The final frontier

Everything about being the incoming administration is tough, and President-elect Barack Obama will have no shortage of tough decisions about science policy.

The Orlando Sentinel reports that NASA is already digging a moat, lifting up the drawbridge and preparing for a siege.

NASA administrator Mike Griffin is not cooperating with President-elect Barack Obama’s transition team, is obstructing its efforts to get information and has told its leader that she is “not qualified” to judge his rocket program, the Orlando Sentinel has learned.

Griffin’s resistance is part of a no-holds-barred effort to preserve the Constellation program, the delayed and over-budget moon rocket that is his signature project.

nasa.jpgNASA’s budget is small potatoes compared to some recent government programs — at around $17 billion is only about 40 times smaller than the $700 billion Emergency Economic Stabilization Act of 2008. But, it sets up an interesting question.

Are the programs worthy scientific endeavors, a critical pseudo-extension of our national security and national pride into the great beyond and a extension of the infrastructure the Obama administration says should be invested in?

Or are they an overindulging slate of geek hubris, a chronically over-budget and poor investment when money would be better spent on more terrestrial matters?

NASA has had its share of successes and failure, and a higher failure rate is probably more tolerable when working at the extreme limits of human exploration and knowledge. And while President Bush laid out his Vision for Space Exploration plan in 2004 with ambitious goals of returning humans to the moon by 2020 and putting people on Mars shortly (in NASA terms) after that, the burden will be on Obama to determine what is a worthy investment and what’s a waste of money.

My guess is that greeting the transition team with a mix of confrontation and paranoia isn’t going to help your chances in preserving your programs.

Soon after, [Obama space transition team head Lori] Garver and Griffin engaged in what witnesses said was an animated conversation. Some overheard parts of it.

“Mike, I don’t understand what the problem is. We are just trying to look under the hood,” Garver said.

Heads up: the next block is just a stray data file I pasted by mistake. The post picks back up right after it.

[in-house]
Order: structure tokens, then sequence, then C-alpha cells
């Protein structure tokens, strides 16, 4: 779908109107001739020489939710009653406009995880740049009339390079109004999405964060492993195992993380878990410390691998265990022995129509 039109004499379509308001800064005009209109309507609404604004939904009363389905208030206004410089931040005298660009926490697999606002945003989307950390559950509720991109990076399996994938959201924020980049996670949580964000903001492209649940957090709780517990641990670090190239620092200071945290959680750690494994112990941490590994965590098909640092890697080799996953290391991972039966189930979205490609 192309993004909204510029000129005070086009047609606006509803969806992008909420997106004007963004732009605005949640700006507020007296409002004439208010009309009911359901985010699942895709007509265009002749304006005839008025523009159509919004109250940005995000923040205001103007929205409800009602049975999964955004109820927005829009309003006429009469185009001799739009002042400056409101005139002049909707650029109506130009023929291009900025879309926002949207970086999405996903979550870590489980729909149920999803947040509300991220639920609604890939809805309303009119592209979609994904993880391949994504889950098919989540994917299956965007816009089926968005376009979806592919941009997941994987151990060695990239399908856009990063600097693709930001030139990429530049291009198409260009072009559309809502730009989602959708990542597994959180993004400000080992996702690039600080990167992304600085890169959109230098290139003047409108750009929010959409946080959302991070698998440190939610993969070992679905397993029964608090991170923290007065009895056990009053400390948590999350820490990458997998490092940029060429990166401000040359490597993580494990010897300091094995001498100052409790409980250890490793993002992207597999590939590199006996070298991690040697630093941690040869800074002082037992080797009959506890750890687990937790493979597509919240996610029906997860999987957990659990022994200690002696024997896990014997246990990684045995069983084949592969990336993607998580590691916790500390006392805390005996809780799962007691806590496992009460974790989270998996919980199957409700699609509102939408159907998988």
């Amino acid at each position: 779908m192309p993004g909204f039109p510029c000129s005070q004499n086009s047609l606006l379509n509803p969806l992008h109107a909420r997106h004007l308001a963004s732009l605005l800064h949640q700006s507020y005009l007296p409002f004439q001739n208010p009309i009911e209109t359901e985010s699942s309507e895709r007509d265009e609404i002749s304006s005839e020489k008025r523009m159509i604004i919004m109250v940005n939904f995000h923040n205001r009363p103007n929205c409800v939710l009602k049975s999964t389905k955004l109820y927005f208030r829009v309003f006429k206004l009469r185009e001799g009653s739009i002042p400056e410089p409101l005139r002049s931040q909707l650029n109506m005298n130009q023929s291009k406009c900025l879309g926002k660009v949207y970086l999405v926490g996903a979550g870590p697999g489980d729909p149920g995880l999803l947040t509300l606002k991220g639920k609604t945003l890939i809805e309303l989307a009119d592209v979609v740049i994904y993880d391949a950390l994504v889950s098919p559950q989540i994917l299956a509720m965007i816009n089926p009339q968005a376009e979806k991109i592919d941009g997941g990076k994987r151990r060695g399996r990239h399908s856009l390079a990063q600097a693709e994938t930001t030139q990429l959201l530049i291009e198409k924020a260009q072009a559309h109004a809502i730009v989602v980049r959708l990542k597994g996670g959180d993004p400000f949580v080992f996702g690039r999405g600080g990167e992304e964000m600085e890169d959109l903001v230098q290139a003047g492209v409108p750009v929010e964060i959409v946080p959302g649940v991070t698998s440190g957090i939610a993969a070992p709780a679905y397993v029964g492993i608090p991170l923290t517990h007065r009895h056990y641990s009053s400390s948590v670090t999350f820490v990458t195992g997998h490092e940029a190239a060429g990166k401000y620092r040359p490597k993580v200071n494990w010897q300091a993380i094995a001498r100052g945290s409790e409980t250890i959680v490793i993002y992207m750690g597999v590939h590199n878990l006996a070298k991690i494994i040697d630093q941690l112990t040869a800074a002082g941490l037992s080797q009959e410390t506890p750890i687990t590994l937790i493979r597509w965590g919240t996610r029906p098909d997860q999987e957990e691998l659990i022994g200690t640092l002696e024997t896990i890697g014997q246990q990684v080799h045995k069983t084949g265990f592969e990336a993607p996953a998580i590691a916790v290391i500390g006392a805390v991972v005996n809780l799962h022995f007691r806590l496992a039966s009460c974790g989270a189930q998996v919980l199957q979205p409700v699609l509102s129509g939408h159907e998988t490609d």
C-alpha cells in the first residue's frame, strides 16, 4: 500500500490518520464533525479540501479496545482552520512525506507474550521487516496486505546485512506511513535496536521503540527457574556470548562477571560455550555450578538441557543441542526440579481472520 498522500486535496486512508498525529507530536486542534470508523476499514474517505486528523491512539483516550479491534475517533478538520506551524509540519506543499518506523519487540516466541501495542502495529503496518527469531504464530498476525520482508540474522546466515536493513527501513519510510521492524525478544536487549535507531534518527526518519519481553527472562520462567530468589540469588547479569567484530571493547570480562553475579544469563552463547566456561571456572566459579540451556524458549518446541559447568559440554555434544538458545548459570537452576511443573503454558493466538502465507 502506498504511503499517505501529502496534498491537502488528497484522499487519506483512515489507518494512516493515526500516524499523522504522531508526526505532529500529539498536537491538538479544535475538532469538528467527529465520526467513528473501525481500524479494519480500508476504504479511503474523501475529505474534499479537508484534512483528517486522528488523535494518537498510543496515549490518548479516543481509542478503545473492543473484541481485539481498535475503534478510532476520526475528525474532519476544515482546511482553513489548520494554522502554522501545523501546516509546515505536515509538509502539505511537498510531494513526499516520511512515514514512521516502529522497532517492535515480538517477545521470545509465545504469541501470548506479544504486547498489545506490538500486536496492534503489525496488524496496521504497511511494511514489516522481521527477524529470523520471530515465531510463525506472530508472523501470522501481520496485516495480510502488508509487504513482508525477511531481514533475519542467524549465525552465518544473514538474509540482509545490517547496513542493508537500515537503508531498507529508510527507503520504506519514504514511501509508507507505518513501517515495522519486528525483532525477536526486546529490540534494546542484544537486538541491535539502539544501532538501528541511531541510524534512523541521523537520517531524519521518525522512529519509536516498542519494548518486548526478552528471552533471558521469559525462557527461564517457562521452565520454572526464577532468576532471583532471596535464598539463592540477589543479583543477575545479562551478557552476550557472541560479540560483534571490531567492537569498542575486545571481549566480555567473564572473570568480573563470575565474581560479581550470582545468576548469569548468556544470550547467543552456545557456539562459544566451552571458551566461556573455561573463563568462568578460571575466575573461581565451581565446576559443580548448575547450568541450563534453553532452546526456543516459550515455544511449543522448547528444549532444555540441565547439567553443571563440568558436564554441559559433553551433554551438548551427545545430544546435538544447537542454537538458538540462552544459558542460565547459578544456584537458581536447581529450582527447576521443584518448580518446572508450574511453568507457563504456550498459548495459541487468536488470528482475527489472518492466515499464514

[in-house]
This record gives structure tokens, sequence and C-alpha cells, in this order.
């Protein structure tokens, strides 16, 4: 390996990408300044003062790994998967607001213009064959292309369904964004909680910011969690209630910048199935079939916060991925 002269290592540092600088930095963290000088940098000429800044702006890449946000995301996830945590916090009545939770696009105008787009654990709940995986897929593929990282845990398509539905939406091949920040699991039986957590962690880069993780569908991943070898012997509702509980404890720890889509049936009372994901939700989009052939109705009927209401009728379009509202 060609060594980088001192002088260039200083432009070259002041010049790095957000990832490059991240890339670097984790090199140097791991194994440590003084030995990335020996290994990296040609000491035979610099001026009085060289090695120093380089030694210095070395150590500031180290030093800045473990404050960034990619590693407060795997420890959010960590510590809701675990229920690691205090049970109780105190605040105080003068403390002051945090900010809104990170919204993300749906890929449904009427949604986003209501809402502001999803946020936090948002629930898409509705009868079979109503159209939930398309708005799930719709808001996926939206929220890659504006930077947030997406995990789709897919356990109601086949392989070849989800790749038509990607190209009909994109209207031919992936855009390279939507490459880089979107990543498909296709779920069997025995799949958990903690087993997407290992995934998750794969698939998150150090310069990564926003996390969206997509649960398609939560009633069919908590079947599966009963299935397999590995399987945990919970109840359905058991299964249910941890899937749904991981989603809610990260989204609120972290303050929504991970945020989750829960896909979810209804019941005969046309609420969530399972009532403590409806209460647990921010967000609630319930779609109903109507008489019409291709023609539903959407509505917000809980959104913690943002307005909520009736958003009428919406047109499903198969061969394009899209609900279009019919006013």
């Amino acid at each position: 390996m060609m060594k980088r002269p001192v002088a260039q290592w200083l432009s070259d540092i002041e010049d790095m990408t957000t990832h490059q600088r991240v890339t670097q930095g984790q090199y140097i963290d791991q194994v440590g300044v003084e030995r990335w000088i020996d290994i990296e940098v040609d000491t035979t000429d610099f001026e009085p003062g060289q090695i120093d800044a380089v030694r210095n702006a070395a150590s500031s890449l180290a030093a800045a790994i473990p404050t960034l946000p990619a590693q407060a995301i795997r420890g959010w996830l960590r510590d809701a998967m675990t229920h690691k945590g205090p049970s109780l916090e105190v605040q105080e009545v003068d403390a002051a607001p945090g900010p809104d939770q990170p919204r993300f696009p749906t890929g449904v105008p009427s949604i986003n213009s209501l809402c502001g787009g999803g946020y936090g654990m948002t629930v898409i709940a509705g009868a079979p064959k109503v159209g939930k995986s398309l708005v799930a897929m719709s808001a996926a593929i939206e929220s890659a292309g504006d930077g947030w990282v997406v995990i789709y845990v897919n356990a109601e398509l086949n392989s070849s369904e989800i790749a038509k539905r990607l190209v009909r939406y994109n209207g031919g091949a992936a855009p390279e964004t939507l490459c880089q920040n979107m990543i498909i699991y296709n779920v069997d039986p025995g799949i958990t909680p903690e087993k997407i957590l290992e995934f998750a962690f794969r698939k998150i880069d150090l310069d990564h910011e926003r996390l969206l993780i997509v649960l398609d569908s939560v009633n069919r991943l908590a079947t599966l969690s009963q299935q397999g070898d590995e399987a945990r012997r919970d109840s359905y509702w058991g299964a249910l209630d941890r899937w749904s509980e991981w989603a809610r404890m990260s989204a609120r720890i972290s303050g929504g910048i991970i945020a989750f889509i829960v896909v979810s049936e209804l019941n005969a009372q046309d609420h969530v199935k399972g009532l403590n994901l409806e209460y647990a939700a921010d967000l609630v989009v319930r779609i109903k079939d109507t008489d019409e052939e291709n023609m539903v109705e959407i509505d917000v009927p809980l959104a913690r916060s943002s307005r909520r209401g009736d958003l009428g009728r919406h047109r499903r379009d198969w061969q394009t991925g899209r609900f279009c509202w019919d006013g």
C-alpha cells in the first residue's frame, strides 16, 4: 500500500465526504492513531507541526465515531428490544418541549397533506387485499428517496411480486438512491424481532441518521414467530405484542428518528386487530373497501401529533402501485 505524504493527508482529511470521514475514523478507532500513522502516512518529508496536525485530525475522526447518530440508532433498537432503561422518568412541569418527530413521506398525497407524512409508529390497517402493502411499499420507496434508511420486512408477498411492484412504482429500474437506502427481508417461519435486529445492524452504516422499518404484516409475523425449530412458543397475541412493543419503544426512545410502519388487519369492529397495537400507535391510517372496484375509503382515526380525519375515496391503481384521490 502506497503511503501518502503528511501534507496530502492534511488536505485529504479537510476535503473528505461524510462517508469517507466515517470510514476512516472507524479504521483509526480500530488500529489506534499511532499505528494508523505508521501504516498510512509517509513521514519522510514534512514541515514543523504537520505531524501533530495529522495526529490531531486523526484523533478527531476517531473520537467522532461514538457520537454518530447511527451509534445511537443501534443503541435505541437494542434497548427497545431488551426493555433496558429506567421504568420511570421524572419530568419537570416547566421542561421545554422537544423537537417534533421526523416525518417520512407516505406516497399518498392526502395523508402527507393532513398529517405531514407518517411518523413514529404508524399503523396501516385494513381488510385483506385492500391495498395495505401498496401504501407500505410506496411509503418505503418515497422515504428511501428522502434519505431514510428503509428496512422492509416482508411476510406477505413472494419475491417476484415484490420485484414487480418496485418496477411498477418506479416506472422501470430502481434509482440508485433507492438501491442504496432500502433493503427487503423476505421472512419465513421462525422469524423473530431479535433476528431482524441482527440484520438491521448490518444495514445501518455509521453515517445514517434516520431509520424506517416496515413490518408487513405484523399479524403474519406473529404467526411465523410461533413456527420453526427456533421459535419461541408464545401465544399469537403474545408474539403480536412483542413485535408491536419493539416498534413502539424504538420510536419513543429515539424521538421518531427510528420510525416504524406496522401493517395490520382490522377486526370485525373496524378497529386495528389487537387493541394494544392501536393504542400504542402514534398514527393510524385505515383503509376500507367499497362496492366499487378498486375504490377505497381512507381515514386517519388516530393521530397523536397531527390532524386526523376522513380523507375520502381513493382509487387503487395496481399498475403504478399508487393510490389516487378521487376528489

“If you are looking under the hood, then you are calling me a liar,” Griffin replied. “Because it means you don’t trust what I say is under the hood.”

Aside: If you’ve ever wondered about the breathtaking scope of the U.S. federal budget, spend your coffee break looking over this massive interactive graphic.

  • Wow. That’s …. amazing. And stupid. Well, so much for NASA – it won’t matter what people think with that attitude.

  • brian

    Couldn’t Obama just fire him and apoint someone else?

    I think the fate of the International space station and the space shuttle program are much more important issues for NASA. Canning the moon program is a no-brainer compared to them.

    On an only slightly related note,here is a website that I am adding to my morning routine.

  • @brian – I’m assuming that since NASA is an independent agency of the U.S. government that the president can’t “fire” the administrator. (You’ll remember John McCain was called on that for saying he would fire the SEC chairman while on the campaign trail.) SEC is a regulatory agency though, so that could be different.

    Anyone reading this who knows otherwise, though, should feel free to correct me.

    Much of the bickering seems like it has its roots in partisanship though. The head of Obama’s space team has been a space adviser for Hillary Clinton and John Kerry and Griffin was appointed by Pres. Bush. Also, NASA’s deputy administrator is planning on leaving the agency just before the inauguration.